Tag Archives: the writing life

Construction Zone

I have a 53 mile round trip commute. Freeway construction really slows me down—often taking me more than an hour to get home. So what’s a writer to do while waiting in stopped traffic? Why imagine how construction signs mirror the writing process, of course!

Road work ahead

The perfect signage for the first page, the first blog, the first website, the first tweet. There are months and months ( and years ) of plotting and drafting  and rewriting and editing  to come. Sounds daunting but the work is part of the process.

one lane road

Unless you’re part of writing duo or team, this sign applies to most writers. It’s all you you you. Your effort. Your time. Your imagination. Your grit. Your tenacity.

hard hat area

Writers need to prepare for falling debris. Their world is fraught with danger. Our own fears and anxieties, dismissive friends, lack of time management, errands, careers, family, and a myriad of setbacks will consume our days. Writers must take a hard look at their dream and prepare. Wearing your hard hat should help see you safety through the construction process.

please excuse our appearanceYoga pants, t-shirt, hair gathered in a pony tail, face free of make-up ( for the gals ), scruffy face ( for the guys ); the writer’s uniform stays on unless they must emerge from their writing cave. And even then….

Bump

Ack! There’s a glitch in the plot. That character isn’t convincing! This dialog is blah! Constructing a novel is a bumpy ride and part of the fun!

flagman

Pay heed to those in the know. Listen to their advice. Running over the flagman might land you in a novel ditch.

slow

Ideal signage for editing. Zipping through a draft doesn’t allow for a thoughtful and critical examination of diction, syntax, and grammar.

detour

You know what causes detours! Tweeting, facebooking, web browsing, computer issues, lost data….or ack! plotting snafus! Detours are frustrating and take time to correct. Take a deep breath.

exit closed

Noooo…not that! I need to go that way! What exits are closed to you? See a closed exit as an opportunity for redirection, for a scenic route, for a different way to achieve your goal.

end road work

Whoot whoot! Your drafts are done! It’s time to send it to a beta reader, agent, or editor! Happy dance. Until another idea for a book sends you back to the beginning!

Related posts: Readin’ & Writin’, Rock Your Writing

Handy-Dandy Responses

handy dandy JPGOn rare occasions, writers may leave their creative cave joining with friends and family to partake of festivities and merriment. On said occasions these friends/family are bound to ask casual questions about your writing, novel in progress, and/or your current publishing process.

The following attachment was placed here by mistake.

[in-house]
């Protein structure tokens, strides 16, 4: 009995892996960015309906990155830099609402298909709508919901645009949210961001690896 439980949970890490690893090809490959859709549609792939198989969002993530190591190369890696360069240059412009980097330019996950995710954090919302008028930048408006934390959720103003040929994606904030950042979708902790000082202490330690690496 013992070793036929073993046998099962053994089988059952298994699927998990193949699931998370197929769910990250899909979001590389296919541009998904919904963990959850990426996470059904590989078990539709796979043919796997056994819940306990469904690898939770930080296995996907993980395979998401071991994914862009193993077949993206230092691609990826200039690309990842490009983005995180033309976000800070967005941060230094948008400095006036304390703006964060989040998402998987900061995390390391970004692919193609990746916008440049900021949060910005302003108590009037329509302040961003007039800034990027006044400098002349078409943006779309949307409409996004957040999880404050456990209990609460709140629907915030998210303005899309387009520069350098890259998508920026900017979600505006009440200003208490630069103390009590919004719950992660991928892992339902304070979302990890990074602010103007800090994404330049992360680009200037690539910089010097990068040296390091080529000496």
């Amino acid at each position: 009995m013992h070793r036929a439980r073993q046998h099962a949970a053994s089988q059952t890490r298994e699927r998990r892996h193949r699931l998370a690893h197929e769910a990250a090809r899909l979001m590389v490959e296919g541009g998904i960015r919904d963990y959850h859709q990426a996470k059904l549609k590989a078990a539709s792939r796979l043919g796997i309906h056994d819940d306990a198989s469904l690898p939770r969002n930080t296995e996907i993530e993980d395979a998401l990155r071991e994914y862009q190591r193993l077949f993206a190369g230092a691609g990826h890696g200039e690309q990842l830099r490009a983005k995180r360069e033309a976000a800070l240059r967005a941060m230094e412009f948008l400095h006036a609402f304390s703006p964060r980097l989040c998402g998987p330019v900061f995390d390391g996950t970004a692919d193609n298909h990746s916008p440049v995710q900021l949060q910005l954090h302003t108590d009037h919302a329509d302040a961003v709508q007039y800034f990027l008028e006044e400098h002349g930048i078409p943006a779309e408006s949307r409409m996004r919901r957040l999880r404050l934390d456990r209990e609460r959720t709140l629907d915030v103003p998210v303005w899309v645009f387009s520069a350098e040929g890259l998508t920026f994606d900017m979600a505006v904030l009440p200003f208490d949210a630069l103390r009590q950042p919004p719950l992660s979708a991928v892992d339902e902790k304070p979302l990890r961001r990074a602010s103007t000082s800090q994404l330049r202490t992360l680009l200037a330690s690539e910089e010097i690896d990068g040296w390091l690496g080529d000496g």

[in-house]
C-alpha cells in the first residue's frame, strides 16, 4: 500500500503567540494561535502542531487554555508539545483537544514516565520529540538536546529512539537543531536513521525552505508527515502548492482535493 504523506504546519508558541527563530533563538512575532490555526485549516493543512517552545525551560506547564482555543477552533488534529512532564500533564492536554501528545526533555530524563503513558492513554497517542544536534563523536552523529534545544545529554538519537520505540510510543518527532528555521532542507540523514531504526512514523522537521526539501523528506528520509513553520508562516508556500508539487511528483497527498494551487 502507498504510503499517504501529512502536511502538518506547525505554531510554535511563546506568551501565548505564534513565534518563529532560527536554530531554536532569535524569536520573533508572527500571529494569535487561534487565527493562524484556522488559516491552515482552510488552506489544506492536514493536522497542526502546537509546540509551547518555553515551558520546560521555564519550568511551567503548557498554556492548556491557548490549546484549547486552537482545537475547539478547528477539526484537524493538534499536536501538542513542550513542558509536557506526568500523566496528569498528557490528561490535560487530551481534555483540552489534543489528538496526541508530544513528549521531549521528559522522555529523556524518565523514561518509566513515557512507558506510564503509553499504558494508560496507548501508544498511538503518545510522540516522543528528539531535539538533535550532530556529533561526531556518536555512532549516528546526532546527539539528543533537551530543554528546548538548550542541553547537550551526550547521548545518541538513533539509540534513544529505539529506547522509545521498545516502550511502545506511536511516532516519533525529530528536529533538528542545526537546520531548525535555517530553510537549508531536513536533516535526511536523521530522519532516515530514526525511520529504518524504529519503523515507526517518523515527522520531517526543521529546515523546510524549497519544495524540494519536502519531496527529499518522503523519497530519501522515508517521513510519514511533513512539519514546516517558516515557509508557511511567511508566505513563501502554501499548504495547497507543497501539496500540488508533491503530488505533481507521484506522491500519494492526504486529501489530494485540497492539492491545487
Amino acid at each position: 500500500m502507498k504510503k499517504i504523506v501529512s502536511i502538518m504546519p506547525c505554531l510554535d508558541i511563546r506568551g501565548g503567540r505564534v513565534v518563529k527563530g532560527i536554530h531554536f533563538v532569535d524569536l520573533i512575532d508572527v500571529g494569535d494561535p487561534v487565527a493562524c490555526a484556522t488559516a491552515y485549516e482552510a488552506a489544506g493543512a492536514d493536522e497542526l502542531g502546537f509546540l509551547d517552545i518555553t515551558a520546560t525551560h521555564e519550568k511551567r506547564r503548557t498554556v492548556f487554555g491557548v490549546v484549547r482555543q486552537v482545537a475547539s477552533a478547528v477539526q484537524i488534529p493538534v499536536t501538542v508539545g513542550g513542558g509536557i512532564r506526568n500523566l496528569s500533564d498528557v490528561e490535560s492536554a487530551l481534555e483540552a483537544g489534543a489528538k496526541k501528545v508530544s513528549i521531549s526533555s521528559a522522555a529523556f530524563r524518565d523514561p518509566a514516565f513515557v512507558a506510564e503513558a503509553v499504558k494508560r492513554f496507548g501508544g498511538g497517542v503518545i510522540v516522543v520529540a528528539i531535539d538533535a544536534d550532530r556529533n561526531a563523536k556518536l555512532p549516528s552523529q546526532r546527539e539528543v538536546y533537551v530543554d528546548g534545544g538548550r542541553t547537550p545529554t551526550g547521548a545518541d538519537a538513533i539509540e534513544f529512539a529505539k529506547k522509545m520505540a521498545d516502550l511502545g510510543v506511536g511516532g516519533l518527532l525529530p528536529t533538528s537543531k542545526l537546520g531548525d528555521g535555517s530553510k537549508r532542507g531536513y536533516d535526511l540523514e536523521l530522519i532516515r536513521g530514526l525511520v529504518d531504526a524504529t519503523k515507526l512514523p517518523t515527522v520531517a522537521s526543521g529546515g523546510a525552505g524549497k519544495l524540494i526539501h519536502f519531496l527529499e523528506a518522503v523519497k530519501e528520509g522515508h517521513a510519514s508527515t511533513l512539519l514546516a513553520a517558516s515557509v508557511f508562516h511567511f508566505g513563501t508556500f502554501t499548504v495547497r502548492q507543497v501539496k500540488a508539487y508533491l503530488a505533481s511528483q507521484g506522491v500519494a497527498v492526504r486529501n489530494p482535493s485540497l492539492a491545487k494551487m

Their seemingly innocent questions–delivered with a genuine smile–often leave the new author stymied.  How does a writer respond to casual questions by a non-writer? They’re your friends and family after all, they like you—might even buy one of your novels–so they expect a genuine answer.

Well, before launching into a prolonged too-much-info reply—and you’ll know when their eyes begin to glaze over—here’s a few all-purpose responses.

1. Most often asked question:
Question: How’s your novel coming along?
 Writer: Great thank you! I’m on the [ # of drafts]. How is [ add their hobby here]?

 

2. You know they’re gonna ask!
Question: What’s your book about?
Craft that one-sentence hook or elevator pitch now! If it falls flat you know it needs work.
Writer: A young Kansas teenager battles a diabolical shoe-stealing witch.

 

3. Question: Where do you get your ideas?
Non-writers really really want to know. They don’t understand how our brain works. The trick is to give them a glimpse without freaking them out.
Writer: Ideas come to me in a dream. (The standard Mary Shelly of Frankenstein fame response.)
OR
I have no clue. Ideas just pop into my brain at random times.

 

4. The Inevitable.
Question: I’m thinking of writing a memoir/novel. Do you have any advice?
Writer: ( with big smile) I have lots of advice. Call me when you’re ready to begin and I’ll be happy to answer all your questions over coffee.

As any writer knows, more than one cup of coffee will be required to impart all your wisdom and advice.

 

5. The Inevitable II
Question: Can I be in your next novel?
Writer: Absolutely, how would you like to die?

True story: In the opening scene of one novel,  I very loosely pattern the victim after a friend. When I told him how he dies, he spent the rest of the party telling everyone, “Hey, L.Z. kills me in her book!” “Excellent! ‘Bout time,” was the standard reply. 

 

6: The Movie!
Question: Why don’t you turn your book into a movie?
No need to blast them with a lecture on the fundamentals of script-writing, producing, financing, directing, casting, and other Hollywood fun facts.
Writer: Wouldn’t that be fun? Who would you cast as [ insert name of character ] ?

 

Of course, should you have family or friends with the same writing affliction…um passion, feel free to talk, moan, bewail, share plot problems, and celebrate successes. Although…you did come to the party to take a break from writing!

So…now that you have a few quick answers to some tricky questions, go out there and mingle like regular people.

Note: Click on the picture to read what we think when asked that writing question.